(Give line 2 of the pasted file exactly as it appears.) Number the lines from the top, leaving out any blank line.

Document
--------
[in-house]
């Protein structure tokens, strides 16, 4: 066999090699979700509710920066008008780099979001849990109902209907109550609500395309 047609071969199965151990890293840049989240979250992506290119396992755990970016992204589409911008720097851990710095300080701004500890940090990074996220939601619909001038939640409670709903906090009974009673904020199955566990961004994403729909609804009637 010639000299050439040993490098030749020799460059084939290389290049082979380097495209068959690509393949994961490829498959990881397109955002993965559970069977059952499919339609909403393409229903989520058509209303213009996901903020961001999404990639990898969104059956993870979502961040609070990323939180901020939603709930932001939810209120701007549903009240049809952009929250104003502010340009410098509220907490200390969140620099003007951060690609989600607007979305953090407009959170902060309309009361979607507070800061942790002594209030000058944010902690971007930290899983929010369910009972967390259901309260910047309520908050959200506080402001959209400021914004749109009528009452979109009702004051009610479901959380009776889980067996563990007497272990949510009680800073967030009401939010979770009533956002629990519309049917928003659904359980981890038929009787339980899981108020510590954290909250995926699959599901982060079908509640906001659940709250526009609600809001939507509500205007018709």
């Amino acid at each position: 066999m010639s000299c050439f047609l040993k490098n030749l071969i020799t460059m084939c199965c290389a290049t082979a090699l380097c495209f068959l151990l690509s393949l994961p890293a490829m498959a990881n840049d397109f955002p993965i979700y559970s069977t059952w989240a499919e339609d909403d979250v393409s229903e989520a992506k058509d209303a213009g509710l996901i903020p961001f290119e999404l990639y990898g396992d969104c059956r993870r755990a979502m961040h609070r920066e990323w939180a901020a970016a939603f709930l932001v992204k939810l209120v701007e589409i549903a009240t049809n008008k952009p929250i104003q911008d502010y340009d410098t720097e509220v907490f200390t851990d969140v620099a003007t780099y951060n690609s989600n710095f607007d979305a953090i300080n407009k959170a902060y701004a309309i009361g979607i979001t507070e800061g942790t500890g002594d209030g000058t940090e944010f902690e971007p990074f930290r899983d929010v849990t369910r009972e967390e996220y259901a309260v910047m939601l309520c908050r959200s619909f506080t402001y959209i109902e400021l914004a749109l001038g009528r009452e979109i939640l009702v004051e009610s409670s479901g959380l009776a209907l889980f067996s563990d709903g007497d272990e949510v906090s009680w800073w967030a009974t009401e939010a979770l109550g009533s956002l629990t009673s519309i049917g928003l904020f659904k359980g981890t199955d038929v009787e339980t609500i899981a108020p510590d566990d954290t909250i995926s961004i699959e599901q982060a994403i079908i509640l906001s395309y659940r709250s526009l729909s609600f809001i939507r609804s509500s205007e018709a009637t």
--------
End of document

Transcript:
């Protein structure tokens, strides 16, 4: 066999090699979700509710920066008008780099979001849990109902209907109550609500395309 047609071969199965151990890293840049989240979250992506290119396992755990970016992204589409911008720097851990710095300080701004500890940090990074996220939601619909001038939640409670709903906090009974009673904020199955566990961004994403729909609804009637 010639000299050439040993490098030749020799460059084939290389290049082979380097495209068959690509393949994961490829498959990881397109955002993965559970069977059952499919339609909403393409229903989520058509209303213009996901903020961001999404990639990898969104059956993870979502961040609070990323939180901020939603709930932001939810209120701007549903009240049809952009929250104003502010340009410098509220907490200390969140620099003007951060690609989600607007979305953090407009959170902060309309009361979607507070800061942790002594209030000058944010902690971007930290899983929010369910009972967390259901309260910047309520908050959200506080402001959209400021914004749109009528009452979109009702004051009610479901959380009776889980067996563990007497272990949510009680800073967030009401939010979770009533956002629990519309049917928003659904359980981890038929009787339980899981108020510590954290909250995926699959599901982060079908509640906001659940709250526009609600809001939507509500205007018709």